The following is a memorial speech I delivered February 20th, 2010 at the Memorial Service for my late grandmother, Doris Sherwood. The speech was dedicated to both my grandparents, Doris and Parker Sherwood.
I agonized for days trying to find the right words to honor my grandparents. My grandparents were both a huge, influencing part of my life and that influence resonates in almost everything I do. My grandparents have left a legacy of life lessons that I will carry with me always and will continue to shape my life.
The first lesson I learned is that if life has you down, create an alternate reality to escape it. Doris and Parker began this lesson when I was three years old with my first trip to Disney World. I had no way of realizing at the time that this would lead to me being the only 30 year old woman I know who has visited the enchanting parks no less than 15 times. The lesson was taken so seriously by our family that at one point my mother actually possessed a Walt Disney World season pass – even though she did not reside in or near the state of Florida. Ken, Jeremy and I are now like Pavlov’s dog; when tragedy strikes we turn to mom and say “So, when do we leave?” … Well, mom?
The second lesson I learned is the importance of education. Surely, this is a lesson that the majority of parents and grandparents strive to teach their kids. However, “most” grandparents don’t begin the college selection process with college interviews in the ninth grade. I recall being at Hartwick college in 1993 at an open house event and my grandfather pushing me to go talk to the Admissions Director. I actually started crying from anxiety. By the time I got to my Ithaca College interview, I was charming the pants off Admissions Directors and was accepted practically on the spot. My grandfather was unable to continue the college selection process with me, but my grandmother took his place. She was even there to drop me off the first day of college. I also remember asking my grandfather how long I had to go to school. His response? “Courtney, you go all the way.” I listened. Mind you, my grandfather was unable to attend college because of the cost. After a bachelors, a masters and a doctoral degree all earned from private institutions I wish his response to my innocent question had been, “Courtney, you go as far as someone else’s money will get you.”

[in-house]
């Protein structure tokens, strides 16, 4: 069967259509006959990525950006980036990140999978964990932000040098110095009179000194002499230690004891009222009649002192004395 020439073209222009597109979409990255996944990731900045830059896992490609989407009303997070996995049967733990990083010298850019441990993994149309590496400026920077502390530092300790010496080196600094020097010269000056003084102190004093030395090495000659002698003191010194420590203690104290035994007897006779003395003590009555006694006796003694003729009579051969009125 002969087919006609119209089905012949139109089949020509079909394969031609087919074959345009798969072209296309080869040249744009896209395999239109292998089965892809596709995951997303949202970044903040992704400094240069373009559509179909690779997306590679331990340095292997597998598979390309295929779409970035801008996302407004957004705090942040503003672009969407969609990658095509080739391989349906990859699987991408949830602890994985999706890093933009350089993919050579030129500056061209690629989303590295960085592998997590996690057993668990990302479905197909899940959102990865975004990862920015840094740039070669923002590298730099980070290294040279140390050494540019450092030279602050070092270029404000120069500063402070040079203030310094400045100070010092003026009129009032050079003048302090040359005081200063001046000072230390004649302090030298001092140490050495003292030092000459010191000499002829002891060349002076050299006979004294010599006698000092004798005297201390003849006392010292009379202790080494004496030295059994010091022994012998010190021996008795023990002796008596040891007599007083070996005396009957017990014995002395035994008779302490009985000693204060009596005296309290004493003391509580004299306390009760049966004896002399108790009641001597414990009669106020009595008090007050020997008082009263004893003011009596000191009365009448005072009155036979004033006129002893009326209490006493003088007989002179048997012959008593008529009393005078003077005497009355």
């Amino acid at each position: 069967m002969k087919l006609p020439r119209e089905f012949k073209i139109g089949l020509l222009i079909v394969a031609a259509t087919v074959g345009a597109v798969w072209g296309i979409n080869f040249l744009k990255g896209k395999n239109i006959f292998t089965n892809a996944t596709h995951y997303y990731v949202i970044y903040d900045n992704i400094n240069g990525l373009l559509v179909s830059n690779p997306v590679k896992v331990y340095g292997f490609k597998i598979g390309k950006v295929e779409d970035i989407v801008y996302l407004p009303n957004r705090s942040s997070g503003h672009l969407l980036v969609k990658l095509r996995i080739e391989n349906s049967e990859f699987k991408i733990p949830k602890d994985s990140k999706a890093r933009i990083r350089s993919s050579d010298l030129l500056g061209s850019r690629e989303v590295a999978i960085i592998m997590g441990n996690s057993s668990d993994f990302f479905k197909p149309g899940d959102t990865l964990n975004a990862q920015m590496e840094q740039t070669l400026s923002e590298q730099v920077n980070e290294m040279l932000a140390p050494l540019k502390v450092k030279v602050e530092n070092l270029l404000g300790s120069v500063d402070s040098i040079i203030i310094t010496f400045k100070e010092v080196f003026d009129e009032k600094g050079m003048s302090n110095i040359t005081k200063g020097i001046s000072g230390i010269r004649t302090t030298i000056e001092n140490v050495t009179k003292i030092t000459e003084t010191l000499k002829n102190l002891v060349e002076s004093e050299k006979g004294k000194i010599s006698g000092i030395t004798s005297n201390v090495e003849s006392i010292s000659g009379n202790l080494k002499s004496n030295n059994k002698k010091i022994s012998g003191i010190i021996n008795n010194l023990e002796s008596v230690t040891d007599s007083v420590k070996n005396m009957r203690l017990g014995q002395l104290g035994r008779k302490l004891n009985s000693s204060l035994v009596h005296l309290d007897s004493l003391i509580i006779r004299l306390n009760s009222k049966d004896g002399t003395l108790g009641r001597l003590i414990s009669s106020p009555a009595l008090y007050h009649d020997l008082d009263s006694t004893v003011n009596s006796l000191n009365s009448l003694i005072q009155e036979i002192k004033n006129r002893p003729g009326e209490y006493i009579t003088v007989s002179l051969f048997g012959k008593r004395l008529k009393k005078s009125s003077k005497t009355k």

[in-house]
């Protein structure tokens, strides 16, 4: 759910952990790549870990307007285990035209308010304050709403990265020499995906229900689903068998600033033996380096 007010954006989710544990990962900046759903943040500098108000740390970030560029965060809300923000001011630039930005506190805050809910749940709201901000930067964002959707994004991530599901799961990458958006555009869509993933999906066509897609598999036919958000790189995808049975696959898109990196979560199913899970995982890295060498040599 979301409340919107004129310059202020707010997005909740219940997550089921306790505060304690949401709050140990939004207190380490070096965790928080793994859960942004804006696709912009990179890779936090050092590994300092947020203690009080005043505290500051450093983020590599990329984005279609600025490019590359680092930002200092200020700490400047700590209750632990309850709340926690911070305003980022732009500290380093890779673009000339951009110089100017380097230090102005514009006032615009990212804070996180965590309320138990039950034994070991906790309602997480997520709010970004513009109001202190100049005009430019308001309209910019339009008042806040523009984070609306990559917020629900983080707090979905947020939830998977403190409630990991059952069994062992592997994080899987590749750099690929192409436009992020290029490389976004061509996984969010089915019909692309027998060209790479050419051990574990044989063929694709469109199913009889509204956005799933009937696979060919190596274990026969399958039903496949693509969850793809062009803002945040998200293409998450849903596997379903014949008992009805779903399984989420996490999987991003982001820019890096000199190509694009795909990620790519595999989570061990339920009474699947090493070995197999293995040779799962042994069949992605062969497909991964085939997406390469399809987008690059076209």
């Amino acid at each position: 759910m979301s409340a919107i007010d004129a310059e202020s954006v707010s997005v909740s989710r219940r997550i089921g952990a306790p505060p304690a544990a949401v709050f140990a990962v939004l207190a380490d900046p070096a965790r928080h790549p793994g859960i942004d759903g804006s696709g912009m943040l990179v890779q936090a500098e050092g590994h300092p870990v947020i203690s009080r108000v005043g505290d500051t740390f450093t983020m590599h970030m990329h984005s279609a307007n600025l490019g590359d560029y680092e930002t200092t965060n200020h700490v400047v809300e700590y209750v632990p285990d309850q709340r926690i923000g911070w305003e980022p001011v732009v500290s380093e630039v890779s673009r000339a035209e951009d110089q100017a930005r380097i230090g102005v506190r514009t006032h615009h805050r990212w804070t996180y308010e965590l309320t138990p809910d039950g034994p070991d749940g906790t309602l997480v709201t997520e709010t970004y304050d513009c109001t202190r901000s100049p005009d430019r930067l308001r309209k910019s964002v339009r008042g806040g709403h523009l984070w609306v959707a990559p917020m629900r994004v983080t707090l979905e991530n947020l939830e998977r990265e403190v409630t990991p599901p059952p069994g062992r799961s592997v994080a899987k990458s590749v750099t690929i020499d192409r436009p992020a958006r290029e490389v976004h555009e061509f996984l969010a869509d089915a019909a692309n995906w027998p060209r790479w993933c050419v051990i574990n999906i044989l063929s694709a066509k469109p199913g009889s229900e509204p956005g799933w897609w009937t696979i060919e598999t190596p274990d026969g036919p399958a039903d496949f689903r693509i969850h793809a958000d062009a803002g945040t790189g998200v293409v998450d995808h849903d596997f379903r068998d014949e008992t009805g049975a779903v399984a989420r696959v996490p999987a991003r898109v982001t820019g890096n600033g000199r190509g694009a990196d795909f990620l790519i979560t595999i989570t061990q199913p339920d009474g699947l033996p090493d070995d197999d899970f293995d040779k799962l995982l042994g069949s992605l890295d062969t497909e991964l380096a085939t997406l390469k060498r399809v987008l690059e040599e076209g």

The third lesson I learned was that you should make seeing the world a part of your life. It is no secret that my grandparents loved to travel the world having seen Great Britain several times and even visiting the former Soviet Union during the cold war days. They told me stories about seeing the lines of Soviet citizens waiting for bread and drinking vodka that tasted like oil. They were warned during this trip not to wander from the group. Can you imagine Doris Sherwood being told she can’t wander? Look behind doors? This is the woman who took me to an inn in Vermont and when presented with a door reading “private” said, “Oh, it’s okay we can go in.” You can just imagine her at the Kremlin sneaking into a private door and being tackled by the KGB. My grandmother is also the woman who put 1,000 miles a week on her car running around the Saratoga and Lake George regions. All jokes aside, my grandparents found seeing the world so important that they helped send me to Europe for a month when I was 15 years old; still one of the most amazing experiences of my life.